“It’s hard to improve what you don’t measure,” said Jessica Mislevy, director of digital learning and technology policy at SRI International, a research group helping with the STEM hotspot and STEM desert work. “Key indicators will allow schools, teachers, parents and communities to know what their students need, foster wider and more equitable adoption of these practices, and measure how conditions change over time.” This work will help identify STEM deserts. For now, here are three things parents can look for:
Equitable paths toward high-level math and science courses
Early access to foundational math and science, such as Algebra I and Biology, gives students greater opportunities to excel in advanced high school courses.
Well-trained and supported STEM teachers
Studies show that students have greater success when they are taught by teachers who are well-trained in their STEM fields and are well supported with classroom and lab resources.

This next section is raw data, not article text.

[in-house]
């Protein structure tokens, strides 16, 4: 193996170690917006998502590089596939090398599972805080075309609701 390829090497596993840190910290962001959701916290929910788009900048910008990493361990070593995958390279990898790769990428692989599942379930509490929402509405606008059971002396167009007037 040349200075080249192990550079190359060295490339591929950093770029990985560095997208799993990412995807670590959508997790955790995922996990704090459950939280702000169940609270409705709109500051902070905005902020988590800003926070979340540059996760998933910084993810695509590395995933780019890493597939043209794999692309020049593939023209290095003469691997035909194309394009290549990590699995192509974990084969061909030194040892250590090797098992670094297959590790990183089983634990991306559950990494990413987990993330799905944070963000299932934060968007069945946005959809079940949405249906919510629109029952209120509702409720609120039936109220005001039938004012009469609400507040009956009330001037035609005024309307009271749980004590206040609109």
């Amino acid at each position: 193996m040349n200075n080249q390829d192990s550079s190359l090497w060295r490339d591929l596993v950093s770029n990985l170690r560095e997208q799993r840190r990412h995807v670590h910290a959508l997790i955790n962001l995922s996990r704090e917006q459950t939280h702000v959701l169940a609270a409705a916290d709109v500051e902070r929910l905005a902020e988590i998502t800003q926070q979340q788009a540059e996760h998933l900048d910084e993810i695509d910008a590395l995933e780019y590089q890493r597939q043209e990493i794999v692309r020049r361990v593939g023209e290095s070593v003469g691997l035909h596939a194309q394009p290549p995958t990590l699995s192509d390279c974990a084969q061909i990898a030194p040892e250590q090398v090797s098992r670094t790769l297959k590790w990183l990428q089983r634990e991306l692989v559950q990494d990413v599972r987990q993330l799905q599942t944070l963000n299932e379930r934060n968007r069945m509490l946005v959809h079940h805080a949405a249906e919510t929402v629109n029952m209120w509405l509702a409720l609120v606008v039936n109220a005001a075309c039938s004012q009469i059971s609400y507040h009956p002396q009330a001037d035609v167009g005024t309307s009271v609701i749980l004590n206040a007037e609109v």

Community demand and support
Policies, funding and other supports are critical to ensure high-quality STEM education reaches all students.
“Recent federal data show that half of American high schools don’t offer advanced math courses and more than 60 percent of high schools with large populations of African American or Latino students lack advanced math,” said Melissa Moritz, NMSI’s vice president for strategic initiatives. “These gaps deny students critical skills and knowledge, and we are committed to correcting that.”
Organizations like these and others focus on STEM because those skills and knowledge dominate a growing majority of jobs and heavily influence others.
“STEM knowledge and skills allow us to tackle the world’s biggest challenges – from climate change to hunger,” said Talia Milgrom-Elcott, executive director of 100Kin10. “Children in every community should have the opportunity to develop those skills. For that to happen, we need excellent and well-supported STEM teachers in every school.”
Juan Elizondo, National Math & Science Initiative, [email protected]